Tech for Good: Microsoft's Alliance for Disaster Management

Microsoft and its Citizenship team last week unveiled a new nonprofit alliance to enhance disaster relief management. The partnership with the Aidmatrix Foundation, a supply chain management humanitarian organization, is part of Microsoft's efforts to support disaster response organizations through the use of information and communications technology. As part of the partnership, Aidmatrix Foundation will use a variety of Windows Azure and Bing Maps-based technologies to provide dynamic maps, social media information, photos and video content. These technologies will facilitate communications between responders and with the public during disasters, allowing for the rapid exchange of information on conditions in the disaster areas, disbursement of resources where they are most needed, and connecting community members with the available relief resources.

Aidmatrix, founded on initial investments from Accenture, i2 Technologies, and UPS, has been an R&D partner of Microsoft and is integrating Microsoft’s Windows-based Azure technology into its SCM4Giving™ and other humanitarian aid platforms. This platform enables partners, including state/local governments and nonprofit organizations, to publish their list of needed relief items on their own website as well as directly to the Microsoft network of disaster communication websites, making the needs requests visible to a broad audience. Aidmatrix partners with more than 40,000 nonprofit, corporate, and government relief agencies worldwide who can benefit from this work during times of disaster.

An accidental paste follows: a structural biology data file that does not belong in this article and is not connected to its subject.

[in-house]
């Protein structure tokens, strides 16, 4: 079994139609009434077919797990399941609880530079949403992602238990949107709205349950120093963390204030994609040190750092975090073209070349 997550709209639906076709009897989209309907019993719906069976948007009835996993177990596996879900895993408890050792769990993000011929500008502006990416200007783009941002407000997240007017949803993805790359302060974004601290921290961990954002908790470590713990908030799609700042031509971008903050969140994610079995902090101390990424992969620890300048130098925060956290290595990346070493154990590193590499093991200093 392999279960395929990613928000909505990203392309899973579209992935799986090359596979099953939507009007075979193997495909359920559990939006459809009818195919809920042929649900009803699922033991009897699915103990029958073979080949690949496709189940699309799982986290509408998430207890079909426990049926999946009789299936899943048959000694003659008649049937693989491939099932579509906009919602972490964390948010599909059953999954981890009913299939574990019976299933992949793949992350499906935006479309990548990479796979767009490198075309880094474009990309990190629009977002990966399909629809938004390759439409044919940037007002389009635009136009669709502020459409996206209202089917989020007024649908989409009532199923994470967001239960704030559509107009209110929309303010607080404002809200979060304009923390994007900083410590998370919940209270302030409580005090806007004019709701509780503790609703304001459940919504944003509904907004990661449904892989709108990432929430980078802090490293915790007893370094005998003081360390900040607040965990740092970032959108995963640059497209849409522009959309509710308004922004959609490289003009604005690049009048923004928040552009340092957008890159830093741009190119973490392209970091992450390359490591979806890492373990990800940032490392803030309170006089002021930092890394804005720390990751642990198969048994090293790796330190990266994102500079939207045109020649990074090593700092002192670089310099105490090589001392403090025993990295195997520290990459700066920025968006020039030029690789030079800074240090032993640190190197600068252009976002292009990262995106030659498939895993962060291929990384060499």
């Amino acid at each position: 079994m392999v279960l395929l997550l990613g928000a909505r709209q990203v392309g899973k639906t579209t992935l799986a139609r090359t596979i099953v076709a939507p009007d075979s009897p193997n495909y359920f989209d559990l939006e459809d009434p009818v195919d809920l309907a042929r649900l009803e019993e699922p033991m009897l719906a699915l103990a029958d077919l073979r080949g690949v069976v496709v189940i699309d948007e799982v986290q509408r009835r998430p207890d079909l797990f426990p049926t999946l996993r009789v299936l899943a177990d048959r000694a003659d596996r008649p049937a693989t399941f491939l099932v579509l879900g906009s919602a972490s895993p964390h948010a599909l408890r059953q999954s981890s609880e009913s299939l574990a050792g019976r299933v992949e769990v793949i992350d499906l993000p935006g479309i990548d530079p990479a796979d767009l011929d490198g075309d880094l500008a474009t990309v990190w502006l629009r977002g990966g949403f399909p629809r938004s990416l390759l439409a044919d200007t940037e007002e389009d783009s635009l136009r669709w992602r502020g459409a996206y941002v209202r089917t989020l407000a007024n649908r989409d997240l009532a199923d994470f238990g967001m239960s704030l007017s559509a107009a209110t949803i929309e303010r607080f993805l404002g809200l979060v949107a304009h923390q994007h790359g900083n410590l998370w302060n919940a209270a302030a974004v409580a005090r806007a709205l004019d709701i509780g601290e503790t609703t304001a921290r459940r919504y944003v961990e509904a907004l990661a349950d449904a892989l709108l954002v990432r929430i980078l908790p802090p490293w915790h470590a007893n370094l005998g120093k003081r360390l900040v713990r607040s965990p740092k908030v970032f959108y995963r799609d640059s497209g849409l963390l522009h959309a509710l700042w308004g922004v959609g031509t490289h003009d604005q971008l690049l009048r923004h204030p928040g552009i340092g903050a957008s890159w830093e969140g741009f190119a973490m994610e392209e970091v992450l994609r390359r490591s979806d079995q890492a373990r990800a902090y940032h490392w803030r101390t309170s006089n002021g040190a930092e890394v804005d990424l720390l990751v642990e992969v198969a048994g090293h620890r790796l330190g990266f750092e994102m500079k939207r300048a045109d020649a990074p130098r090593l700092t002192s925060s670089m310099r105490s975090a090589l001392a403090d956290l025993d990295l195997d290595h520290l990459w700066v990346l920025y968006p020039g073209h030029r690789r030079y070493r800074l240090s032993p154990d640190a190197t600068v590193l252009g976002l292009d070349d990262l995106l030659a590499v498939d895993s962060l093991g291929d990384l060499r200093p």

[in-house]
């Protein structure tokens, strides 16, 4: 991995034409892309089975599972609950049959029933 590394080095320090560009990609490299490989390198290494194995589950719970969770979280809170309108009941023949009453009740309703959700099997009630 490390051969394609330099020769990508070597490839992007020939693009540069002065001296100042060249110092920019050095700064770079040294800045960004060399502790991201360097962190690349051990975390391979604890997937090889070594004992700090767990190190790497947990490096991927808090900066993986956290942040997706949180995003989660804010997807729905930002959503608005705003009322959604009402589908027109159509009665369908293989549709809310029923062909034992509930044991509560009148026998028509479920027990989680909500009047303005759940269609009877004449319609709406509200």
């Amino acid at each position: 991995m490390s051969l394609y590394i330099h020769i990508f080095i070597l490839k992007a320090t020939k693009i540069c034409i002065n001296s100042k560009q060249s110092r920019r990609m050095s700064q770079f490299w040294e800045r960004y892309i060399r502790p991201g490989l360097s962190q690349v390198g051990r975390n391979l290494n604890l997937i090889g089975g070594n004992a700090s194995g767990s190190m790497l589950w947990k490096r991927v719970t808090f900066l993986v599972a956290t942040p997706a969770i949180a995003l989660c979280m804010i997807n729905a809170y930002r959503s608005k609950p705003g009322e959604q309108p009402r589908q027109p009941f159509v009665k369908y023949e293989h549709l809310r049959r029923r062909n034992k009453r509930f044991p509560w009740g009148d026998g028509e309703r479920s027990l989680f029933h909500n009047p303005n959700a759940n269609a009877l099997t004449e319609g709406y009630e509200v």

The integration of the Azure Disaster Response tools and Aidmatrix’s SCM4Giving platform showed early success in response to the 2011 Japan earthquake and tsunami. For this collaborative project, Microsoft’s Disaster Response Team was named Honorary Laureate in the 2011 Computerworld Honors Program.

More recently, the partnership facilitated ongoing humanitarian relief efforts in eastern Turkey, which is still recovering from last October's earthquakes, by enabling the San Francisco Fleet Week Association to make donations in response to on-the-ground needs in Turkey.

Historically, aid money and resources for disaster relief are spent after the fact and can be disjointed from scalable, proven practices. Microsoft tries to encourage the creation of permanent solutions. "We’d like to see more permanent, flexible solutions made broadly available so they can be picked up and used when needed," said Microsoft's James Rooney, who manages the Azure Disaster Relief tools. "That way, much needed resources can be spent directly helping people rather than developing technology solutions. As part of that, we believe in the power of cloud technology to provide scalable solutions accessible from anywhere in the world."